One of the most acclaimed, and contested, accounts of the Holocaust is Daniel Jonah Goldhagen’s Hitler’s Willing Executioners, which posits that a deep-seated culture of German eliminationist antisemitism was the primary cause of the genocide. Historian Götz Aly found a different answer in Why the Germans? Why the Jews? : German envy of Jewish success, material and other. These are important books, and each offers crucial insights. But surely a continent-wide event involving millions of people had an almost dizzying number of factors and contingencies. Every root cause leads not to a definitive answer but, rather, to another set of questions.

Middle Eastern politics have been particularly prone to root-causism. At least since the 1950s, it has been a truism within the Arab world that the existence of Israel was responsible for the region’s underdevelopment and chronic violence; accordingly, the defeat of the Jewish state was the road to Arab renewal. (A fixation on Israel as both hated enemy and mysterious neighbor weaves through Egyptian writer Yasmine El Rashidi’s haunting novel Chronicle of a Last Summer.) The Arab Spring was an on-the-ground refutation of this concept: For the first time in modern history, millions of courageous Egyptians, Syrians, Tunisians, Libyans, and others streamed into the streets demanding rights, freedom, citizenship, and liberation from their hated homegrown dictators. The rallying cries “The people want the fall of the regime!” and “Karama!” (“Dignity!”) replaced “Death to Israel!”

The catastrophic results of those uprisings — the brutal military dictatorship in Egypt, the even more brutal civil wars in Syria and Yemen, the violent dissolution of Libya, the reversal of democratic gains in Tunisia — should have put the Israel-first (or Israel-only) concept to rest, because the Jewish state played no role in either the uprisings or their defeats. But the Hamas attacks and the subsequent war in Gaza have thrust the Israeli–Palestinian conflict, and the almost mythological power of the Nakba, back onto center stage with a vengeance, essentially obliterating all other causes. As Ghazi Hamad, a senior Hamas official, told a Lebanese television station in the wake of the attack: “The existence of Israel is what causes all that pain, blood and tears.” And whereas some Arab countries may have dropped the obsession with Israel, the ayatollahs in Tehran have taken up the mantle with fanatical vigor. Iran itself can be seen as a root-cause regime, one whose major institutions are organized around the conviction that Israel is the ur-evil that must be defeated at any cost.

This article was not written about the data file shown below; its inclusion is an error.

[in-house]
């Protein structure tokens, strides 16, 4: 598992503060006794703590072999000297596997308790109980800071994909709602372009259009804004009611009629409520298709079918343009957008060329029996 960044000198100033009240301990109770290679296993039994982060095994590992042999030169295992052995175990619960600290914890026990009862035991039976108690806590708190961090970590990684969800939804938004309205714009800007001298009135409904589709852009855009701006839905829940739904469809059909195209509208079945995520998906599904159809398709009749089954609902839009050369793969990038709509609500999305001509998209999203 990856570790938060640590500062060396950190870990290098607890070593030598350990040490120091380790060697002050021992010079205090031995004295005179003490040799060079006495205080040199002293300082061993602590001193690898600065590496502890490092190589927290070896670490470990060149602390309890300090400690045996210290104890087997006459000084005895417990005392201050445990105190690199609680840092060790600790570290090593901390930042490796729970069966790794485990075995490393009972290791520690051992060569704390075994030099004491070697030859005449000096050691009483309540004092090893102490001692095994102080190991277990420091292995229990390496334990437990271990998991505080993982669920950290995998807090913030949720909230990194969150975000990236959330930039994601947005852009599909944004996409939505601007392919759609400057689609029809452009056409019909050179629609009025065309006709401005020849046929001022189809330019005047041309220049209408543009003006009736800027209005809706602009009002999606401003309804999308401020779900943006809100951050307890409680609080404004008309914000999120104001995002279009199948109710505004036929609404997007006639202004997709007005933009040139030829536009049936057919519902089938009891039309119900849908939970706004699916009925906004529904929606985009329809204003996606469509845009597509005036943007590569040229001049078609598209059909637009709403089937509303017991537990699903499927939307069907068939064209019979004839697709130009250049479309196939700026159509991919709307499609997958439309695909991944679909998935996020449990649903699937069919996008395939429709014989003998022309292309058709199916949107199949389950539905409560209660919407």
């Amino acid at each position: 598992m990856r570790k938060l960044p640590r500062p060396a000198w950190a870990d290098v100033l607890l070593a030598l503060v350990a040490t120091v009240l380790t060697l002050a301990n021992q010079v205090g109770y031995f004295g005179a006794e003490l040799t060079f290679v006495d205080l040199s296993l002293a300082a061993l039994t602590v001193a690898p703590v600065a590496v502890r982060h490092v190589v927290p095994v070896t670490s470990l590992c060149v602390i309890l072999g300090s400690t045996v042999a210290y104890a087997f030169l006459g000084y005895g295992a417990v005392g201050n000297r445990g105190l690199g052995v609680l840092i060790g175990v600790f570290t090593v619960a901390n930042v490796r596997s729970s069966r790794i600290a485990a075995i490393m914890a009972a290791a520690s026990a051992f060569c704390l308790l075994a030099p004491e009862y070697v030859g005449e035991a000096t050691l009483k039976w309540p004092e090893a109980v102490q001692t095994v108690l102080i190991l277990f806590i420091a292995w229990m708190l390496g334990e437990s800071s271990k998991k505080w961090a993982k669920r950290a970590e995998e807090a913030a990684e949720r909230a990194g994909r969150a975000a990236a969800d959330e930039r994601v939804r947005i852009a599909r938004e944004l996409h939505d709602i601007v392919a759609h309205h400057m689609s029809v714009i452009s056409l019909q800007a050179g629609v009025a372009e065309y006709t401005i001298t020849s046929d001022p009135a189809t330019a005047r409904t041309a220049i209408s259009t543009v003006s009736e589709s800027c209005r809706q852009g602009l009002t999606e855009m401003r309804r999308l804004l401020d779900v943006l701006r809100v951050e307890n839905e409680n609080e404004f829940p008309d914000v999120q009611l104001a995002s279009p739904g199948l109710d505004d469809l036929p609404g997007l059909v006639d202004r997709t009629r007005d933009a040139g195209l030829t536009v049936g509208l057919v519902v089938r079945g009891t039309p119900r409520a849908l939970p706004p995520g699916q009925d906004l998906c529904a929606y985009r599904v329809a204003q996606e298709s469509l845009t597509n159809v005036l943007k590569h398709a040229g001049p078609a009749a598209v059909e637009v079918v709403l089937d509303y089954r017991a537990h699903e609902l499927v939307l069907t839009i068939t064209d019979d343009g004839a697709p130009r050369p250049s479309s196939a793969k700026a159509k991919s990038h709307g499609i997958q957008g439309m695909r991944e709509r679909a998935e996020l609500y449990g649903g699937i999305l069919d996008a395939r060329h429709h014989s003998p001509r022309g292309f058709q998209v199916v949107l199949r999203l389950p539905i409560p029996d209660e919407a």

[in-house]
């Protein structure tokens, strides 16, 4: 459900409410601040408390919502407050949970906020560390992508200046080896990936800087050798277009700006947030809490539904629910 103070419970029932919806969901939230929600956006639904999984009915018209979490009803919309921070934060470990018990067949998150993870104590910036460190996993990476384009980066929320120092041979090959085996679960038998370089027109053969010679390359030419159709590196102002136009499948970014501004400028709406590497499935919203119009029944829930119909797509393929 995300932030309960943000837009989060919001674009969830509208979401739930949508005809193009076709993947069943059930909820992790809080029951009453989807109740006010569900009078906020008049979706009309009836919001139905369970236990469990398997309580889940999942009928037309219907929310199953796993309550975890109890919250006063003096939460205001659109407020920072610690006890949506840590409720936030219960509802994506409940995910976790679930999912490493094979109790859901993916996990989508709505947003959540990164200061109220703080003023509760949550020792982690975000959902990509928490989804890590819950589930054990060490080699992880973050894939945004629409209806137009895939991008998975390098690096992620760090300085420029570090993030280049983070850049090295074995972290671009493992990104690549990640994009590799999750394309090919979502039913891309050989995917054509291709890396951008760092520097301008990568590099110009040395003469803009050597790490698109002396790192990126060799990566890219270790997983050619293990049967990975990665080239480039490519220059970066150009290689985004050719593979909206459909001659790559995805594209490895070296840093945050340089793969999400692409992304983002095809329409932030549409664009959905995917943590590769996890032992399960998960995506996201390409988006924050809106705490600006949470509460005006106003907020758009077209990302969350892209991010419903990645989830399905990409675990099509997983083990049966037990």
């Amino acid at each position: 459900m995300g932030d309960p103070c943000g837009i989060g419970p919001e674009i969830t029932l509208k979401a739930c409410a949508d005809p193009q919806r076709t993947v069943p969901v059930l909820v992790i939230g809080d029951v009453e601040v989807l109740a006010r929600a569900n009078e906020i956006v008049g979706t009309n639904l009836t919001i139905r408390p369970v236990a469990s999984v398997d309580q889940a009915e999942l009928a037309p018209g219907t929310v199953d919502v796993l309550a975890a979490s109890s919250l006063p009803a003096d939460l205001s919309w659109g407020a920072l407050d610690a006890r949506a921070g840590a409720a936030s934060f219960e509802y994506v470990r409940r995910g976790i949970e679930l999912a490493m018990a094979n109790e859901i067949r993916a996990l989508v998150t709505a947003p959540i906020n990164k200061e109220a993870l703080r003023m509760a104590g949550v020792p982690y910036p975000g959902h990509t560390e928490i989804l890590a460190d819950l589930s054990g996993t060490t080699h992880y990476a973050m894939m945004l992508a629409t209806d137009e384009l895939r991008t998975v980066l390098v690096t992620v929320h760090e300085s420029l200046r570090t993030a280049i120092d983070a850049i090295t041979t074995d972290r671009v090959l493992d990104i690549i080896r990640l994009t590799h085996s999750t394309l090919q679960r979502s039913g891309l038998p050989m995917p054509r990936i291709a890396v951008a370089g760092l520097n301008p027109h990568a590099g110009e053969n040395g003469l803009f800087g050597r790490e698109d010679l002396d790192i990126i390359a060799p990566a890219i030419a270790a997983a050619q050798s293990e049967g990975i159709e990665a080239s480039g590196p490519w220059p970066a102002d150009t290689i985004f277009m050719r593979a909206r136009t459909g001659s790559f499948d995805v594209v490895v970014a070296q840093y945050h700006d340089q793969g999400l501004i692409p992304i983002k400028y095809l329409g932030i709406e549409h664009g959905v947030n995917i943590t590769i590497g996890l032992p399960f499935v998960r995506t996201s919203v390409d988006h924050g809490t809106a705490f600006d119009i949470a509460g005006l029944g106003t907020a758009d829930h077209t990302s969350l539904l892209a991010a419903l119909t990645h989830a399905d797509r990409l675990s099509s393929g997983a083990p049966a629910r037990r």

The lure of the root cause isn’t confined to the Middle East; it is alive and well here at home. The American Left’s most influential thinker is popular precisely because of his monolithic thinking. Throughout a long career, Noam Chomsky has analyzed virtually every international conflict through the prism, and as the result, of U.S. imperialism. This enables his followers to believe that they understand the bewildering nature of the world in which we live and to center the U.S. as the prime motor in world politics, thereby denying agency to pretty much everyone else. It is a strange combination of American guilt and American narcissism.

In the past several years, root-cause thinking has become prevalent in much of American academia, the “mainstream” media, and a swathe of corporate America. Our society is undeniably permeated by deep inequalities, but is racism — “systemic” or otherwise — really the only explanation for every phenomenon from low reading scores to Donald Trump’s populist power? Slavery is certainly a foundational part of our history, without which the American experience cannot be comprehended. But can every event, starting with the American Revolution, be seen as a subsidiary reflection of the slave regime? (And isn’t the struggle against slavery and other forms of oppression an equal part of the American tale?) Talk of racism as America’s “DNA” is another form of root-causism and, like other versions of the concept, deeply fatalistic. Its proponents seem alarmingly unaware of the fact that injecting biological terms into politics has proved to be a dangerous endeavor.

Post-colonialism and “decolonialism” are root-cause ideologies that have taken hold in (dare I say colonized?) numerous academic departments; institutions including Harvard, Yale, Princeton, and NYU (my own) have programs and a capacious menu of courses devoted to them. At my university, students have been offered “Decolonization Is Not a Metaphor,” “Poetry and the Politics of Decolonization,” and “Decolonizing NYC,” among many others.